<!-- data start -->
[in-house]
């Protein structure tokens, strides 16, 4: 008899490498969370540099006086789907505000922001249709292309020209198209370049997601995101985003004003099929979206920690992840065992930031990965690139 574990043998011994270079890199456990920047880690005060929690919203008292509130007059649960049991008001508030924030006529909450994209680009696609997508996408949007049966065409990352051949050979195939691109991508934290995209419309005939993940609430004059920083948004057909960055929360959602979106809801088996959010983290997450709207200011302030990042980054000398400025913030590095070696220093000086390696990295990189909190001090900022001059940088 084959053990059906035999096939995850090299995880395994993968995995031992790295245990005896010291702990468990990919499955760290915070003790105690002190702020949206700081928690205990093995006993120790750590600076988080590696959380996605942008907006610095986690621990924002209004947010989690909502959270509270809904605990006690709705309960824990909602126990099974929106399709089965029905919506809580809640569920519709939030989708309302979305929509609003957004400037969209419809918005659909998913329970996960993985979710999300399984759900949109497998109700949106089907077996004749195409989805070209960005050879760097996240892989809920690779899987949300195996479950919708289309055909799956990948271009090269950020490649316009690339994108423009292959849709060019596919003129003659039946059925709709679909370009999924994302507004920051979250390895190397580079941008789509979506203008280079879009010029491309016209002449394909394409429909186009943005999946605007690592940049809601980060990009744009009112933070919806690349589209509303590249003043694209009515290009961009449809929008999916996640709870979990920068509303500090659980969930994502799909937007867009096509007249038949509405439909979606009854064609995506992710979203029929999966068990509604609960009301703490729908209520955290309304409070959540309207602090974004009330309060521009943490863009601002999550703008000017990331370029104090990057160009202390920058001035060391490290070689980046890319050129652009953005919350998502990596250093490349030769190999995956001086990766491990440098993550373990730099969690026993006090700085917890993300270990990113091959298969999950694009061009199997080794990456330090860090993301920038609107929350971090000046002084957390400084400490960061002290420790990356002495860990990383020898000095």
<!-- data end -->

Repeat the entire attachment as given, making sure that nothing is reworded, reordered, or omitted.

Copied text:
[in-house]
């Protein structure tokens, strides 16, 4: 008899490498969370540099006086789907505000922001249709292309020209198209370049997601995101985003004003099929979206920690992840065992930031990965690139 574990043998011994270079890199456990920047880690005060929690919203008292509130007059649960049991008001508030924030006529909450994209680009696609997508996408949007049966065409990352051949050979195939691109991508934290995209419309005939993940609430004059920083948004057909960055929360959602979106809801088996959010983290997450709207200011302030990042980054000398400025913030590095070696220093000086390696990295990189909190001090900022001059940088 084959053990059906035999096939995850090299995880395994993968995995031992790295245990005896010291702990468990990919499955760290915070003790105690002190702020949206700081928690205990093995006993120790750590600076988080590696959380996605942008907006610095986690621990924002209004947010989690909502959270509270809904605990006690709705309960824990909602126990099974929106399709089965029905919506809580809640569920519709939030989708309302979305929509609003957004400037969209419809918005659909998913329970996960993985979710999300399984759900949109497998109700949106089907077996004749195409989805070209960005050879760097996240892989809920690779899987949300195996479950919708289309055909799956990948271009090269950020490649316009690339994108423009292959849709060019596919003129003659039946059925709709679909370009999924994302507004920051979250390895190397580079941008789509979506203008280079879009010029491309016209002449394909394409429909186009943005999946605007690592940049809601980060990009744009009112933070919806690349589209509303590249003043694209009515290009961009449809929008999916996640709870979990920068509303500090659980969930994502799909937007867009096509007249038949509405439909979606009854064609995506992710979203029929999966068990509604609960009301703490729908209520955290309304409070959540309207602090974004009330309060521009943490863009601002999550703008000017990331370029104090990057160009202390920058001035060391490290070689980046890319050129652009953005919350998502990596250093490349030769190999995956001086990766491990440098993550373990730099969690026993006090700085917890993300270990990113091959298969999950694009061009199997080794990456330090860090993301920038609107929350971090000046002084957390400084400490960061002290420790990356002495860990990383020898000095």